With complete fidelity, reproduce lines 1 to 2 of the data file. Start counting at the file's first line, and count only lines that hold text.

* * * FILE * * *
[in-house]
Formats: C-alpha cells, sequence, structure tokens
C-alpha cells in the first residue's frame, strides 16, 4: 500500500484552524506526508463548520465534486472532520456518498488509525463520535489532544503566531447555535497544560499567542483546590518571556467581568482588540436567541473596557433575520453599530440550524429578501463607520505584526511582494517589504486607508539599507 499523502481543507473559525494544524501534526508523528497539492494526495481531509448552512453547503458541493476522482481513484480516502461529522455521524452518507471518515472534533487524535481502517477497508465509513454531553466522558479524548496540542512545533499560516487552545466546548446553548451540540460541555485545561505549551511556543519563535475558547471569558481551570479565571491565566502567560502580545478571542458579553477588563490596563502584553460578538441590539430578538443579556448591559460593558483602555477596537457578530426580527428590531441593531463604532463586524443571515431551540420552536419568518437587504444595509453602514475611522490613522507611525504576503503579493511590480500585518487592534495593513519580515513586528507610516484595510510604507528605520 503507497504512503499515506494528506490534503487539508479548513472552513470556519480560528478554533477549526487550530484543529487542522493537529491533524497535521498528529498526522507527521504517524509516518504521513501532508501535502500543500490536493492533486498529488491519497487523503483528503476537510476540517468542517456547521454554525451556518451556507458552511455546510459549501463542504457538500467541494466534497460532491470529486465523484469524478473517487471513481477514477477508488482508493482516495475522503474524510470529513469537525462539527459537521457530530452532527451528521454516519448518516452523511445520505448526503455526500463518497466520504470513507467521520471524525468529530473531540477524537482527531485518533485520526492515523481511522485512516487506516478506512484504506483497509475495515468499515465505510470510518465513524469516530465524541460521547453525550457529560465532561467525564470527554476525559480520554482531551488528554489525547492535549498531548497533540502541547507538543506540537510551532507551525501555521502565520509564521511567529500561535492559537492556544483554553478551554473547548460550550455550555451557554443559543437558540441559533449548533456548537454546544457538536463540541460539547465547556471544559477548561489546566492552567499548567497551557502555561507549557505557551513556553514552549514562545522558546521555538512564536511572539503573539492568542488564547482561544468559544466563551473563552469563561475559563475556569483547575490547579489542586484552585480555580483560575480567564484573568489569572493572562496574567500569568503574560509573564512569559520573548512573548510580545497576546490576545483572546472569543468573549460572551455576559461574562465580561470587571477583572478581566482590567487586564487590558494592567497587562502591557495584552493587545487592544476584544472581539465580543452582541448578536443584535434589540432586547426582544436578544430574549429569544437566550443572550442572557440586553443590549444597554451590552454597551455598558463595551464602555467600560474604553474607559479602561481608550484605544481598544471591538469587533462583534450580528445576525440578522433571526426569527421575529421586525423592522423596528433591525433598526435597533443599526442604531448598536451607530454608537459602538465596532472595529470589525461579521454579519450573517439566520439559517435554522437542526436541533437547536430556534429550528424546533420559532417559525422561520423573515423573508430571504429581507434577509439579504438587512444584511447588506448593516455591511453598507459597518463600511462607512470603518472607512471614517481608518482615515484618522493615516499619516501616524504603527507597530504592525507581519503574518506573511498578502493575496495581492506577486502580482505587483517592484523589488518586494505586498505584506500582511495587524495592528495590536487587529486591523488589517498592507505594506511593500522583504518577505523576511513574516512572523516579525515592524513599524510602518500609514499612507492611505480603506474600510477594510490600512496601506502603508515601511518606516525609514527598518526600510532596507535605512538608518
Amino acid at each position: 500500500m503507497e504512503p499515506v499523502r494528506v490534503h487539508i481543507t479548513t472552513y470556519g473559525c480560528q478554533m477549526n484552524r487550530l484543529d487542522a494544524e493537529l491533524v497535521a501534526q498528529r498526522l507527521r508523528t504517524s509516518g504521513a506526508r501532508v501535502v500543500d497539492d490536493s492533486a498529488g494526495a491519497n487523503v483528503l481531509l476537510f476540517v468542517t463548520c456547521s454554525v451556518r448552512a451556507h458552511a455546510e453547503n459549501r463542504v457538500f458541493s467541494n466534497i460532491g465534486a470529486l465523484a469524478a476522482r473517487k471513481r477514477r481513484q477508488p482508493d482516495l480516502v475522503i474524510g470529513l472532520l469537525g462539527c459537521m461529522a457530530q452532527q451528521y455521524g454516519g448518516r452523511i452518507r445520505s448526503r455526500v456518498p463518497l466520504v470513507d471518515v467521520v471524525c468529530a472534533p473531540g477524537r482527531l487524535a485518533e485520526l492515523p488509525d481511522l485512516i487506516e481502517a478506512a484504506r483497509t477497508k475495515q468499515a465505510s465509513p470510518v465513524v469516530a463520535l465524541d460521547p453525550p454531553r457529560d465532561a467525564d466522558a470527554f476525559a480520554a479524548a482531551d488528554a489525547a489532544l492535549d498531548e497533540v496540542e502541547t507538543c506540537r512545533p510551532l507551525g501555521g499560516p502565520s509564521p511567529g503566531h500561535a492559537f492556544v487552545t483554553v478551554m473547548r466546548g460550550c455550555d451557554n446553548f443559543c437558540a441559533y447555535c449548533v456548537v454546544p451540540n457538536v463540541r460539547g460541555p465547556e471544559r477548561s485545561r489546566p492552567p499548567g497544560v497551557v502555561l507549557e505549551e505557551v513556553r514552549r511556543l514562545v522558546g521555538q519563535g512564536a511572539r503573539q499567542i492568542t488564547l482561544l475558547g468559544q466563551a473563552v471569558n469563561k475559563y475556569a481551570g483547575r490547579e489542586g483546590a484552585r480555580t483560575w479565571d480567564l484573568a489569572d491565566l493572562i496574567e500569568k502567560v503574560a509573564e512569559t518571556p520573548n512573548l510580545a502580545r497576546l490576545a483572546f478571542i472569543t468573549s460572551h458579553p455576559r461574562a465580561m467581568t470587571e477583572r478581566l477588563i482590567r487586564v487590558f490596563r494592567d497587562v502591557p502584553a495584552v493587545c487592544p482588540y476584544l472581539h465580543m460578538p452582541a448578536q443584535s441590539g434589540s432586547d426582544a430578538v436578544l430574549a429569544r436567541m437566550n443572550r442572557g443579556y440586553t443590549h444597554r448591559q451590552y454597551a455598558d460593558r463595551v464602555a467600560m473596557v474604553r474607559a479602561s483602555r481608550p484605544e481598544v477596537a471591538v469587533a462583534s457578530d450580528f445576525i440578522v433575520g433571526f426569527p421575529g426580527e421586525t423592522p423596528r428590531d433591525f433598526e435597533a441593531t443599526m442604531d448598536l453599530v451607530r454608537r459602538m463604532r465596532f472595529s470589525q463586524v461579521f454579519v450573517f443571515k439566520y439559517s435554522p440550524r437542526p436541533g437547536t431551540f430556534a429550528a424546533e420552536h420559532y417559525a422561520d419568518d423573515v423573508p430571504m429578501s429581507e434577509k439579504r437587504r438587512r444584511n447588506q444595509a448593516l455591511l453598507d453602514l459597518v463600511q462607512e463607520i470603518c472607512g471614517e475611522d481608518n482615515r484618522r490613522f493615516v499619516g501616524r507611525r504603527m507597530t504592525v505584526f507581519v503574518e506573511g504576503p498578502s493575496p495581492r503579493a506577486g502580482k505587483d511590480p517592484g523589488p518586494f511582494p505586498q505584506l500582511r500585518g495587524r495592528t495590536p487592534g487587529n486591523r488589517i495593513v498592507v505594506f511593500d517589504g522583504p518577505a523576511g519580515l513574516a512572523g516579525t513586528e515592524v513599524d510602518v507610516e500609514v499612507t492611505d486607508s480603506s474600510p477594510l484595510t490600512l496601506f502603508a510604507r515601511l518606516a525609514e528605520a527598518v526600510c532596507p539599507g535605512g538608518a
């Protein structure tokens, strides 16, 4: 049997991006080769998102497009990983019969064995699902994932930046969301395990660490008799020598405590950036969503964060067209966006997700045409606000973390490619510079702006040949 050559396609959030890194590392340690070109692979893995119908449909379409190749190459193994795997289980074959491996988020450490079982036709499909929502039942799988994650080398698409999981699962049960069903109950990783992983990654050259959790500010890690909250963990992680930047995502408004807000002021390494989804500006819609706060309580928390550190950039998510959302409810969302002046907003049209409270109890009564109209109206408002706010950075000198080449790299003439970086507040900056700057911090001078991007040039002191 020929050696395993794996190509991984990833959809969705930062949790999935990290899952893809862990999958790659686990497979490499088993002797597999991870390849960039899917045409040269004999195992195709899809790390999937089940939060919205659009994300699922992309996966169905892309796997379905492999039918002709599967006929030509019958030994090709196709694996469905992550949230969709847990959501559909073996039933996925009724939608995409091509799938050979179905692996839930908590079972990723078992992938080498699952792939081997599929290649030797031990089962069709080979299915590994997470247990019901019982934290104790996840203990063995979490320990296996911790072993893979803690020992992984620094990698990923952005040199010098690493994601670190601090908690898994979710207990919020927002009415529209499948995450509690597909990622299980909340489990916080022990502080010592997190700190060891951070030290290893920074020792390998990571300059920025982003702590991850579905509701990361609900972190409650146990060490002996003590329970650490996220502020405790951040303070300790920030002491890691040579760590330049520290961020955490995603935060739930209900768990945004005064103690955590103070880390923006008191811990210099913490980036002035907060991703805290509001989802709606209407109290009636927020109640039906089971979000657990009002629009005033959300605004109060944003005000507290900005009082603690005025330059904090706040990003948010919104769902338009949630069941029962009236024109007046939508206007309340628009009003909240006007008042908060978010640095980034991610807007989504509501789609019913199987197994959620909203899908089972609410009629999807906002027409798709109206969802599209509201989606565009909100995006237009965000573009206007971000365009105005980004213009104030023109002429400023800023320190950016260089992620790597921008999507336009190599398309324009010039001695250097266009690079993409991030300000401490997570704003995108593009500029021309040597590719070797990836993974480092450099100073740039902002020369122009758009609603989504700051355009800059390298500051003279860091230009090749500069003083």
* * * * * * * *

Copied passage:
[in-house]
Formats: C-alpha cells, sequence, structure tokens